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10 Must Reads for the CRE Industry Today (June 26, 2015)

10 Must Reads for the CRE Industry Today (June 26, 2015)


  1. Global Real Estate Capital Raising Reaches Pre-Crisis Levels—INREV “Global capital raised for non-listed real estate investment is back to pre-crisis levels, according to INREV. The European Association for Investors in Non-Listed Real Estate Vehicles found a 27.5% rise in capital raised last year.” (IP Real Estate)
  2. GE Health Care Lender Receives Bids from Capital One, Apollo “Capital One Financial Corp. and Apollo Global Management have made offers for General Electric Co.’s health-care finance unit, which could fetch more than $11 billion, people with knowledge of the matter said. Ares Management LP and Ventas Inc. also bid for the unit, which offers mortgages and business loans to nursing homes and other health-care providers.” (Bloomberg)
  3. Two to Tango for Blackstone’s Billion Dollar Investa Bid “With less than two weeks to go until final bids for the $9 billion Investa Property Group, Blackstone, one of the two contenders currently without a partner, is set to form a joint venture with  CBRE Global Investors.” (AFR Weekened)
  4. Apartment Sales Volume Surges 22% in May “After plummeting 37% year over year in April, apartment sales jumped 22% in May as the multifamily industry posted $9.1 billion worth of sales volume, according to New York-based commercial real estate data and analytics firm Real Capital Analytics (RCA).” (Multifamily Executive)
  5. Manhattan Land Plot to be Sold for Double 2011 Price “Joseph Sitt’s Thor Equities LLC agreed to sell land on Manhattan’s Fifth Avenue for $275 million, almost double the price the firm paid for the property in 2011, according to two people with knowledge of the agreement.” (Bloomberg)
  6. Economists: Home Builders Neglecting Entry Level Market “Nela Richardson, chief economist for brokerage Redfin Corp., and Selma Hepp, chief economist for Zillow Group’s Trulia real-estate website, both said builders aren’t constructing enough entry-level housing to meet demand. They’re focusing more of their resources instead, the economists said, on building pricey homes for buyers with ample credit.” (The Wall Street Journal)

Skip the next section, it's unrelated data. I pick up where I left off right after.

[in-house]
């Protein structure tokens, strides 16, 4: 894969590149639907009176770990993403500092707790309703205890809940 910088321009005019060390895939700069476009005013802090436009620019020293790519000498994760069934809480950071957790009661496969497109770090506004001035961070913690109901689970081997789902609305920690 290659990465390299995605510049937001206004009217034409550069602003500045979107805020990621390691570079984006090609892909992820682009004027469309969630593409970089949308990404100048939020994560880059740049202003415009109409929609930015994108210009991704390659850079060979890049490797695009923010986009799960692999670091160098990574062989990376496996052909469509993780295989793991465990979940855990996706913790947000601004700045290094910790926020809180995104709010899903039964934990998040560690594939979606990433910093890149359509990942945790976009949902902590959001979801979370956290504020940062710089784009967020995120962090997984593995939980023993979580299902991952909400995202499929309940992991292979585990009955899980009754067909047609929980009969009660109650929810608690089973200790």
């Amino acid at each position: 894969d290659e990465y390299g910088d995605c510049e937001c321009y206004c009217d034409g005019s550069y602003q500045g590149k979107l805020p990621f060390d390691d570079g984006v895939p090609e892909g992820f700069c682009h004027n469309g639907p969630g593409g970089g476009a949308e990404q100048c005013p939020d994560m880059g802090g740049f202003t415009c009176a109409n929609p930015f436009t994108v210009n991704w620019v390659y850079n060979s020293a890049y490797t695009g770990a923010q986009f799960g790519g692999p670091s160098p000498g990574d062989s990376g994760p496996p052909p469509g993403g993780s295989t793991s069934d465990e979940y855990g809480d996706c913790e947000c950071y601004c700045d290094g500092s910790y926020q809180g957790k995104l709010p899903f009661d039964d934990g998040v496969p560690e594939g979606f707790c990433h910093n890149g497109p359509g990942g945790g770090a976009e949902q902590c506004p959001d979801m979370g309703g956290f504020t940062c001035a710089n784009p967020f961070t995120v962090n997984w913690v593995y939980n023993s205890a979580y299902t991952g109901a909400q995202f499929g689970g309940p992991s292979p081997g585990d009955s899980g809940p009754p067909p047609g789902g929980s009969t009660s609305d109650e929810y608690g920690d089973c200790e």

7. New Analysis Shows Fannie Mae Didn’t Need a Dime “A new forensic analysis of Fannie Mae history indicates that Fannie Mae didn't need any money. Part of this forensic analysis was included in the Iowa suit in their filings. If this paper is right, the entire conservatorship is illegal and Fannie is worth more than Ackman's highest estimate of $47. If wrong, Fannie is potentially worth $0.” (Seeking Alpha)
  8. GE Keeps Looking for New Home as Connecticut Backtracks on Tax Hike “GE formed a committee to explore relocating its headquarters from Fairfield, its home for the past 41 years, after the state legislature approved a so-called unitary tax this month that would not only have placed levies on income earned outside the state but would have been retroactive as well. The committee, which CEO Jeff Immelt said in a memo would seek a more business-friendly home, is continuing to look, GE said on Thursday.” (The Street)
  9. Port Authority Renegotiates $1-a-Year NJ Transit Lease to $875K “The Port Authority of New York and New Jersey says it has reached agreement on a lease for a park-and-ride lot near the Lincoln Tunnel that once went for $1 a year. Authority chairman John Degnan on Thursday said a tentative agreement has been reached with New Jersey Transit. The lease will pay the Port Authority $875,000 per year if it receives final approval from both agencies.” (Crain’s New York Business)
  10. Give the U.S. Commercial Real Estate Industry the Green Light to Grow the Economy “We need a new national strategy that incorporates innovative funding solutions to enhance and improve our nation’s infrastructure.  These kinds of transportation and infrastructure projects are the lifeblood of commercial real estate.” (The Hill)
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